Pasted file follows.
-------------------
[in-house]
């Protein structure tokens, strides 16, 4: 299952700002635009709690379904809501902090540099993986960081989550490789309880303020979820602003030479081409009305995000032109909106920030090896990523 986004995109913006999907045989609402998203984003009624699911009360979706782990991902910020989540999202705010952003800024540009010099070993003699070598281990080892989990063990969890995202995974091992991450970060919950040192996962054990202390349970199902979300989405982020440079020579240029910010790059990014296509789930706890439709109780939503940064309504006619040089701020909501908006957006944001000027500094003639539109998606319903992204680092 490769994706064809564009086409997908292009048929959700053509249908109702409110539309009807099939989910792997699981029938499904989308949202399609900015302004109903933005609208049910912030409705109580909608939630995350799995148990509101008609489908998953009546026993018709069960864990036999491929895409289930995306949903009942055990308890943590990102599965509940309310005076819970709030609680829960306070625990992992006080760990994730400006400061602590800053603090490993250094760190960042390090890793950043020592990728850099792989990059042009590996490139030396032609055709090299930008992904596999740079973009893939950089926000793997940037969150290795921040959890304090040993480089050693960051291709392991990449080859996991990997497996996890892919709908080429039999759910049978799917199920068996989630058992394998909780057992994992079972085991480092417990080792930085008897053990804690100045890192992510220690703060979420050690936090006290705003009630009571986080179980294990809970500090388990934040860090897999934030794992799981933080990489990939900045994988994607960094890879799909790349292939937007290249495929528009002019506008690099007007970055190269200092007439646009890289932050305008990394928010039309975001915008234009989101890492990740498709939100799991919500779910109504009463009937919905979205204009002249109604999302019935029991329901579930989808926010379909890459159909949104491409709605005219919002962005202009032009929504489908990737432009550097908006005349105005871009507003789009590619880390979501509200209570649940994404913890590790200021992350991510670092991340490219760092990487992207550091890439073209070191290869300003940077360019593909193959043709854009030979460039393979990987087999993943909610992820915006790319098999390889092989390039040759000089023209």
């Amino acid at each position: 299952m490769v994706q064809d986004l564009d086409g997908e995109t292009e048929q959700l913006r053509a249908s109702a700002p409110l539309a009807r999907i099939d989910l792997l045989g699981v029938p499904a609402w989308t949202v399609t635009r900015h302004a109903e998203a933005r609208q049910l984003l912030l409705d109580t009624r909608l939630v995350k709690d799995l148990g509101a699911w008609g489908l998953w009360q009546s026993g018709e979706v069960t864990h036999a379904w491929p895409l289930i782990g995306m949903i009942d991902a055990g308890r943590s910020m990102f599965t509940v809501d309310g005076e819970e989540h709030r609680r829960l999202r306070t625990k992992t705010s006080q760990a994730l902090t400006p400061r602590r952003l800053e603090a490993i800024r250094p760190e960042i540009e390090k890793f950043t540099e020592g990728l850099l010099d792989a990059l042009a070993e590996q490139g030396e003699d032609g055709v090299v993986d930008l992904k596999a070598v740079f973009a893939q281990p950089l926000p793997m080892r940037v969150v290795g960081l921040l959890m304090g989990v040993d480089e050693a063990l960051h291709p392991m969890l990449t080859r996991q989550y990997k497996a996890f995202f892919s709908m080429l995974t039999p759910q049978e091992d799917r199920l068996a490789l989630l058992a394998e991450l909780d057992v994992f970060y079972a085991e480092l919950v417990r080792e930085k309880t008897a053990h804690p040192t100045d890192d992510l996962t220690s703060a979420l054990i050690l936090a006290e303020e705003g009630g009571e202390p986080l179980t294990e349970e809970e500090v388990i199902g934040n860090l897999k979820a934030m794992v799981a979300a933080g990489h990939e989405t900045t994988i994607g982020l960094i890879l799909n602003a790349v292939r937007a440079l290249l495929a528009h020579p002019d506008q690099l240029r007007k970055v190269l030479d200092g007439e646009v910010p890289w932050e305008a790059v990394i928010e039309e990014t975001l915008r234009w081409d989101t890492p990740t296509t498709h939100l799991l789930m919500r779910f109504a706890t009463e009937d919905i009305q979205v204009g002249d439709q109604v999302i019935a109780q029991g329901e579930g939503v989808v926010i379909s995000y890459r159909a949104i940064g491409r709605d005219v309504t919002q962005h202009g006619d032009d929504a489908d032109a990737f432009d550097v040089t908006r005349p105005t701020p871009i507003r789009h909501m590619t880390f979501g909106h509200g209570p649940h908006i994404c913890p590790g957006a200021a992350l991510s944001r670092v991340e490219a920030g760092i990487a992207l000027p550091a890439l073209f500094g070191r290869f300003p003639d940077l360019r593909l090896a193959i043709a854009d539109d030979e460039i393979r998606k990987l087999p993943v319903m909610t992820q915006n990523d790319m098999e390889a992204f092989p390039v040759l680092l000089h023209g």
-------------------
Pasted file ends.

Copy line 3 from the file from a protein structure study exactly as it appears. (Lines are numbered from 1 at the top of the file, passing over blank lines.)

């Amino acid at each position: 299952m490769v994706q064809d986004l564009d086409g997908e995109t292009e048929q959700l913006r053509a249908s109702a700002p409110l539309a009807r999907i099939d989910l792997l045989g699981v029938p499904a609402w989308t949202v399609t635009r900015h302004a109903e998203a933005r609208q049910l984003l912030l409705d109580t009624r909608l939630v995350k709690d799995l148990g509101a699911w008609g489908l998953w009360q009546s026993g018709e979706v069960t864990h036999a379904w491929p895409l289930i782990g995306m949903i009942d991902a055990g308890r943590s910020m990102f599965t509940v809501d309310g005076e819970e989540h709030r609680r829960l999202r306070t625990k992992t705010s006080q760990a994730l902090t400006p400061r602590r952003l800053e603090a490993i800024r250094p760190e960042i540009e390090k890793f950043t540099e020592g990728l850099l010099d792989a990059l042009a070993e590996q490139g030396e003699d032609g055709v090299v993986d930008l992904k596999a070598v740079f973009a893939q281990p950089l926000p793997m080892r940037v969150v290795g960081l921040l959890m304090g989990v040993d480089e050693a063990l960051h291709p392991m969890l990449t080859r996991q989550y990997k497996a996890f995202f892919s709908m080429l995974t039999p759910q049978e091992d799917r199920l068996a490789l989630l058992a394998e991450l909780d057992v994992f970060y079972a085991e480092l919950v417990r080792e930085k309880t008897a053990h804690p040192t100045d890192d992510l996962t220690s703060a979420l054990i050690l936090a006290e303020e705003g009630g009571e202390p986080l179980t294990e349970e809970e500090v388990i199902g934040n860090l897999k979820a934030m794992v799981a979300a933080g990489h990939e989405t900045t994988i994607g982020l960094i890879l799909n602003a790349v292939r937007a440079l290249l495929a528009h020579p002019d506008q690099l240029r007007k970055v190269l030479d200092g007439e646009v910010p890289w932050e305008a790059v990394i928010e039309e990014t975001l915008r234009w081409d989101t890492p990740t296509t498709h939100l799991l789930m919500r779910f109504a706890t009463e009937d919905i009305q979205v204009g002249d439709q109604v999302i019935a109780q029991g329901e579930g939503v989808v926010i379909s995000y890459r159909a949104i940064g491409r709605d005219v309504t919002q962005h202009g006619d032009d929504a489908d032109a990737f432009d550097v040089t908006r005349p105005t701020p871009i507003r789009h909501m590619t880390f979501g909106h509200g209570p649940h908006i994404c913890p590790g957006a200021a992350l991510s944001r670092v991340e490219a920030g760092i990487a992207l000027p550091a890439l073209f500094g070191r290869f300003p003639d940077l360019r593909l090896a193959i043709a854009d539109d030979e460039i393979r998606k990987l087999p993943v319903m909610t992820q915006n990523d790319m098999e390889a992204f092989p390039v040759l680092l000089h023209g």